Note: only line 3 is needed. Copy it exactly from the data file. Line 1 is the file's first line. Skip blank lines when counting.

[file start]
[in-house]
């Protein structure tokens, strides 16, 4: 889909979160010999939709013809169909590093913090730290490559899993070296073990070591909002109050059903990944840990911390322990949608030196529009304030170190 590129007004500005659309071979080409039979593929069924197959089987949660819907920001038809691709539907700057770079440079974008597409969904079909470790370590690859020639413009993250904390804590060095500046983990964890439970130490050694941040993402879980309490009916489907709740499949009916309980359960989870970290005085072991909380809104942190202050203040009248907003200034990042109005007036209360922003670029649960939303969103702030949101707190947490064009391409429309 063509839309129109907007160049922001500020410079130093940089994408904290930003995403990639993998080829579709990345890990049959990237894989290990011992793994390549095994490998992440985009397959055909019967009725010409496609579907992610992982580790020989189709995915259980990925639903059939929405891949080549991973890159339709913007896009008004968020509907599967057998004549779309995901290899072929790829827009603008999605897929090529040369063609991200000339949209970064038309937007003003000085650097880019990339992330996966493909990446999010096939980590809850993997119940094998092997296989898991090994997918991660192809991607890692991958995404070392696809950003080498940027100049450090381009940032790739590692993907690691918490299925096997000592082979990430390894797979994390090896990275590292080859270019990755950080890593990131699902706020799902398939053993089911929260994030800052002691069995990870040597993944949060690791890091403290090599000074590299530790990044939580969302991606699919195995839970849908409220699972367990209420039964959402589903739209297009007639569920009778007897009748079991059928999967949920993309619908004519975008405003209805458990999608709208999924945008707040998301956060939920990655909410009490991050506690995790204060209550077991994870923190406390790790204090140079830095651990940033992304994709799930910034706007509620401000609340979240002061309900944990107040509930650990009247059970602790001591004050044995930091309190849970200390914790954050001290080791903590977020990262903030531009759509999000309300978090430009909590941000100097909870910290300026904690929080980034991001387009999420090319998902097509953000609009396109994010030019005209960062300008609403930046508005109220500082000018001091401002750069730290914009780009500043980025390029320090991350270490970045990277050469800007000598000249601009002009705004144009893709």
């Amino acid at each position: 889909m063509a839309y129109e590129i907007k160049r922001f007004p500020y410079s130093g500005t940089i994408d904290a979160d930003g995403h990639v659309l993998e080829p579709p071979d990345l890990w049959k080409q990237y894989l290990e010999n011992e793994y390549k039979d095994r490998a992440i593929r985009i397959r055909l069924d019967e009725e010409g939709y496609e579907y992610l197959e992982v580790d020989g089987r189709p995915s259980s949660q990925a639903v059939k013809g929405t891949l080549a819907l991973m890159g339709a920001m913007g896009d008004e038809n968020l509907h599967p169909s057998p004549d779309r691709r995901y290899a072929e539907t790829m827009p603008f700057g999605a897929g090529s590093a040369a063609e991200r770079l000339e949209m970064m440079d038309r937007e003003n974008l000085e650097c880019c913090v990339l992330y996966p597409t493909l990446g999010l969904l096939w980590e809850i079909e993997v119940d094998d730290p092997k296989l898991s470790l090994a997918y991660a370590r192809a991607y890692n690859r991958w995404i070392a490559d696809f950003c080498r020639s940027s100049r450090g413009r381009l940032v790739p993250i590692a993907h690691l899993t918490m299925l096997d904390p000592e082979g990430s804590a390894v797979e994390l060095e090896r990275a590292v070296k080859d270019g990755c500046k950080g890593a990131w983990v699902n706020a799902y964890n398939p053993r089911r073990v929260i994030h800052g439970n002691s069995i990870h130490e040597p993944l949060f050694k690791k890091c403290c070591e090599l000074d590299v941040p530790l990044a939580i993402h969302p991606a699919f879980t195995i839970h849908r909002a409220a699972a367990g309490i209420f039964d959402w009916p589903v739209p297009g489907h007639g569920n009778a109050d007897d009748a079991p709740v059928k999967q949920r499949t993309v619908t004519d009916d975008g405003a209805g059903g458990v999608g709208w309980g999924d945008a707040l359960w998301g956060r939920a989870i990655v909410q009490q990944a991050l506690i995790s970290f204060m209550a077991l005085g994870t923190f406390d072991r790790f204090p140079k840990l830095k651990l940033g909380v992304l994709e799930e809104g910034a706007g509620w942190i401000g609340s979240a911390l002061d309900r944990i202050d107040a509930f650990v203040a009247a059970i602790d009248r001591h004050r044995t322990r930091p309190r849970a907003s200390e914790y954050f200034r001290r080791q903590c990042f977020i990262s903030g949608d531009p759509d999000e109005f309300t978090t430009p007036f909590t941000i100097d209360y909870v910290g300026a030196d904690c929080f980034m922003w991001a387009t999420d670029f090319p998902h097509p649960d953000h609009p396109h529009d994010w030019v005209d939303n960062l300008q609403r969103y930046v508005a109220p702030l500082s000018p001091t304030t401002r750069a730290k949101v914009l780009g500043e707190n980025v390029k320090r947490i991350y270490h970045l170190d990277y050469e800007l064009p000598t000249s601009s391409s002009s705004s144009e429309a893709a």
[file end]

């Amino acid at each position: 889909m063509a839309y129109e590129i907007k160049r922001f007004p500020y410079s130093g500005t940089i994408d904290a979160d930003g995403h990639v659309l993998e080829p579709p071979d990345l890990w049959k080409q990237y894989l290990e010999n011992e793994y390549k039979d095994r490998a992440i593929r985009i397959r055909l069924d019967e009725e010409g939709y496609e579907y992610l197959e992982v580790d020989g089987r189709p995915s259980s949660q990925a639903v059939k013809g929405t891949l080549a819907l991973m890159g339709a920001m913007g896009d008004e038809n968020l509907h599967p169909s057998p004549d779309r691709r995901y290899a072929e539907t790829m827009p603008f700057g999605a897929g090529s590093a040369a063609e991200r770079l000339e949209m970064m440079d038309r937007e003003n974008l000085e650097c880019c913090v990339l992330y996966p597409t493909l990446g999010l969904l096939w980590e809850i079909e993997v119940d094998d730290p092997k296989l898991s470790l090994a997918y991660a370590r192809a991607y890692n690859r991958w995404i070392a490559d696809f950003c080498r020639s940027s100049r450090g413009r381009l940032v790739p993250i590692a993907h690691l899993t918490m299925l096997d904390p000592e082979g990430s804590a390894v797979e994390l060095e090896r990275a590292v070296k080859d270019g990755c500046k950080g890593a990131w983990v699902n706020a799902y964890n398939p053993r089911r073990v929260i994030h800052g439970n002691s069995i990870h130490e040597p993944l949060f050694k690791k890091c403290c070591e090599l000074d590299v941040p530790l990044a939580i993402h969302p991606a699919f879980t195995i839970h849908r909002a409220a699972a367990g309490i209420f039964d959402w009916p589903v739209p297009g489907h007639g569920n009778a109050d007897d009748a079991p709740v059928k999967q949920r499949t993309v619908t004519d009916d975008g405003a209805g059903g458990v999608g709208w309980g999924d945008a707040l359960w998301g956060r939920a989870i990655v909410q009490q990944a991050l506690i995790s970290f204060m209550a077991l005085g994870t923190f406390d072991r790790f204090p140079k840990l830095k651990l940033g909380v992304l994709e799930e809104g910034a706007g509620w942190i401000g609340s979240a911390l002061d309900r944990i202050d107040a509930f650990v203040a009247a059970i602790d009248r001591h004050r044995t322990r930091p309190r849970a907003s200390e914790y954050f200034r001290r080791q903590c990042f977020i990262s903030g949608d531009p759509d999000e109005f309300t978090t430009p007036f909590t941000i100097d209360y909870v910290g300026a030196d904690c929080f980034m922003w991001a387009t999420d670029f090319p998902h097509p649960d953000h609009p396109h529009d994010w030019v005209d939303n960062l300008q609403r969103y930046v508005a109220p702030l500082s000018p001091t304030t401002r750069a730290k949101v914009l780009g500043e707190n980025v390029k320090r947490i991350y270490h970045l170190d990277y050469e800007l064009p000598t000249s601009s391409s002009s705004s144009e429309a893709a």